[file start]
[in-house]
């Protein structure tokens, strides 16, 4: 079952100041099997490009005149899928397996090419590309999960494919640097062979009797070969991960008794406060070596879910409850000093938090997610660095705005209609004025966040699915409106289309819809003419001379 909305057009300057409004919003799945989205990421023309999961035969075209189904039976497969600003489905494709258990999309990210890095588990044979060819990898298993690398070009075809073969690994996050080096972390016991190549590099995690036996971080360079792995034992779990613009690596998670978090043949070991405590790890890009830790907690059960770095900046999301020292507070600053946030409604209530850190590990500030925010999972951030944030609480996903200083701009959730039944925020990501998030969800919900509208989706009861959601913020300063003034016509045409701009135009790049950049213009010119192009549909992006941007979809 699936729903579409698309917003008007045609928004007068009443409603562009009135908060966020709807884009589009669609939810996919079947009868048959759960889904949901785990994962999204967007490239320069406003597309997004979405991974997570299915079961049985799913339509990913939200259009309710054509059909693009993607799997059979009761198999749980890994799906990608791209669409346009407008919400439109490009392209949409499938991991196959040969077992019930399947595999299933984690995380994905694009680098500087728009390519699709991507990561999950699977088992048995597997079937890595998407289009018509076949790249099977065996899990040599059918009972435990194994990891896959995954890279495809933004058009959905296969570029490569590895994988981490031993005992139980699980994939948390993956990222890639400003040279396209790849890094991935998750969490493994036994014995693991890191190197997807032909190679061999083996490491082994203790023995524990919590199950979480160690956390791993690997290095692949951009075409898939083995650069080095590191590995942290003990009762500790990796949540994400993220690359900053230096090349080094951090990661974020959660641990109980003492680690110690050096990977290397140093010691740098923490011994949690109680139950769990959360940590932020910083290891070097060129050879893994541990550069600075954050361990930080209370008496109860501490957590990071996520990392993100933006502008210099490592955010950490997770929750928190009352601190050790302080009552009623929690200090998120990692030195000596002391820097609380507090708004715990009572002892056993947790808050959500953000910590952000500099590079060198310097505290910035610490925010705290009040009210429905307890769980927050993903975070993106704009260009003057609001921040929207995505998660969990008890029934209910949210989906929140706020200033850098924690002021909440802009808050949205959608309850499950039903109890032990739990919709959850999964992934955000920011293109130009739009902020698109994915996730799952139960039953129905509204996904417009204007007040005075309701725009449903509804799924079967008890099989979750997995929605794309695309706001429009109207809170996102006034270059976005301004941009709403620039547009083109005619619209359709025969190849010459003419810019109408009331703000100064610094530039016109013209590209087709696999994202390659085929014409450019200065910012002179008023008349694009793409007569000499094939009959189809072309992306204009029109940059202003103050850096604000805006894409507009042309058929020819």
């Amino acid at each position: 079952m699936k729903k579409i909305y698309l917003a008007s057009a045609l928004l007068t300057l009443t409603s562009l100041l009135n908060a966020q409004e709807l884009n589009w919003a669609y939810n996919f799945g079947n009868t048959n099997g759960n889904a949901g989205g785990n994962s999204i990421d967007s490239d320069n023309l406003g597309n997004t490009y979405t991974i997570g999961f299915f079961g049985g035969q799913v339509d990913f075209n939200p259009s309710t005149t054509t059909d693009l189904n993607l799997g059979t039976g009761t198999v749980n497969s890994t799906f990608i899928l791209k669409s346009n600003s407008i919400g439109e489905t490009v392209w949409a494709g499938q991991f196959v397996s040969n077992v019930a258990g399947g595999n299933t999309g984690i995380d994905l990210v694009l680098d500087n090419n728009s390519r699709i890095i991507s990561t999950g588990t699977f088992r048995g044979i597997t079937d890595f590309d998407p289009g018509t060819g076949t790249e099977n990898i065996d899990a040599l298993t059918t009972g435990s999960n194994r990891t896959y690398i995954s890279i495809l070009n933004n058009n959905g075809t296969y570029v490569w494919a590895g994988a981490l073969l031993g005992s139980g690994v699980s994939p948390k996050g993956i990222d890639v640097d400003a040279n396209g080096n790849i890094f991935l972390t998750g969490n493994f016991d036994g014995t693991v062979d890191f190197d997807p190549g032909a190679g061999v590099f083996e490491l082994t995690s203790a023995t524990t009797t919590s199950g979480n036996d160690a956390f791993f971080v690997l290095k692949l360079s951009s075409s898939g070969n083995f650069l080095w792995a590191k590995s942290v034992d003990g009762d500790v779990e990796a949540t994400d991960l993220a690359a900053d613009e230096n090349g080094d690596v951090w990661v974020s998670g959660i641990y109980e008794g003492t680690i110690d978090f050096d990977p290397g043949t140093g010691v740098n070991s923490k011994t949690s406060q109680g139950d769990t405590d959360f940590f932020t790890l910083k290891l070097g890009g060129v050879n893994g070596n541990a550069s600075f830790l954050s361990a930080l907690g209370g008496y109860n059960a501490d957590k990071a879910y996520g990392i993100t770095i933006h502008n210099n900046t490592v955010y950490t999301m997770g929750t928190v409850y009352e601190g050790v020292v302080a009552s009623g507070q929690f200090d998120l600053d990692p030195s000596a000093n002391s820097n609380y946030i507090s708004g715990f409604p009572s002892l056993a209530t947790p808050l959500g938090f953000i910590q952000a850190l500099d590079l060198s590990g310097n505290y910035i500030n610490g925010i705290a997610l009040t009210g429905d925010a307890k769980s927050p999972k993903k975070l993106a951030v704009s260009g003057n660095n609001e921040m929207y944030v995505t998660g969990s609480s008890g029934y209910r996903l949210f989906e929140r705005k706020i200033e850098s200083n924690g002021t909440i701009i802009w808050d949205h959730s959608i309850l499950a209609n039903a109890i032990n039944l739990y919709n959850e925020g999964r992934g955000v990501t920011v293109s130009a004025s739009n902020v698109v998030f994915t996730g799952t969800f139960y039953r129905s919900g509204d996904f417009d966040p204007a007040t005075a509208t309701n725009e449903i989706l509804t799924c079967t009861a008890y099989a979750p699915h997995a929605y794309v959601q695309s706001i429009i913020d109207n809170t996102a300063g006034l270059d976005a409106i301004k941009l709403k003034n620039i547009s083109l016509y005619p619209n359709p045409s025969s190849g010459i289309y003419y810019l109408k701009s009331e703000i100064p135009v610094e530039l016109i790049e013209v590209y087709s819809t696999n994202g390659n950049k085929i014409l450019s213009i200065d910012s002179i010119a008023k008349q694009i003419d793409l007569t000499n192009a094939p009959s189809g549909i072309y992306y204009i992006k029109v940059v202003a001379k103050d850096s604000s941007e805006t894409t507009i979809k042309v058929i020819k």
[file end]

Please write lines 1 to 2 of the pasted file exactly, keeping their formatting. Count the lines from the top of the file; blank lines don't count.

[in-house]
């Protein structure tokens, strides 16, 4: 079952100041099997490009005149899928397996090419590309999960494919640097062979009797070969991960008794406060070596879910409850000093938090997610660095705005209609004025966040699915409106289309819809003419001379 909305057009300057409004919003799945989205990421023309999961035969075209189904039976497969600003489905494709258990999309990210890095588990044979060819990898298993690398070009075809073969690994996050080096972390016991190549590099995690036996971080360079792995034992779990613009690596998670978090043949070991405590790890890009830790907690059960770095900046999301020292507070600053946030409604209530850190590990500030925010999972951030944030609480996903200083701009959730039944925020990501998030969800919900509208989706009861959601913020300063003034016509045409701009135009790049950049213009010119192009549909992006941007979809 699936729903579409698309917003008007045609928004007068009443409603562009009135908060966020709807884009589009669609939810996919079947009868048959759960889904949901785990994962999204967007490239320069406003597309997004979405991974997570299915079961049985799913339509990913939200259009309710054509059909693009993607799997059979009761198999749980890994799906990608791209669409346009407008919400439109490009392209949409499938991991196959040969077992019930399947595999299933984690995380994905694009680098500087728009390519699709991507990561999950699977088992048995597997079937890595998407289009018509076949790249099977065996899990040599059918009972435990194994990891896959995954890279495809933004058009959905296969570029490569590895994988981490031993005992139980699980994939948390993956990222890639400003040279396209790849890094991935998750969490493994036994014995693991890191190197997807032909190679061999083996490491082994203790023995524990919590199950979480160690956390791993690997290095692949951009075409898939083995650069080095590191590995942290003990009762500790990796949540994400993220690359900053230096090349080094951090990661974020959660641990109980003492680690110690050096990977290397140093010691740098923490011994949690109680139950769990959360940590932020910083290891070097060129050879893994541990550069600075954050361990930080209370008496109860501490957590990071996520990392993100933006502008210099490592955010950490997770929750928190009352601190050790302080009552009623929690200090998120990692030195000596002391820097609380507090708004715990009572002892056993947790808050959500953000910590952000500099590079060198310097505290910035610490925010705290009040009210429905307890769980927050993903975070993106704009260009003057609001921040929207995505998660969990008890029934209910949210989906929140706020200033850098924690002021909440802009808050949205959608309850499950039903109890032990739990919709959850999964992934955000920011293109130009739009902020698109994915996730799952139960039953129905509204996904417009204007007040005075309701725009449903509804799924079967008890099989979750997995929605794309695309706001429009109207809170996102006034270059976005301004941009709403620039547009083109005619619209359709025969190849010459003419810019109408009331703000100064610094530039016109013209590209087709696999994202390659085929014409450019200065910012002179008023008349694009793409007569000499094939009959189809072309992306204009029109940059202003103050850096604000805006894409507009042309058929020819």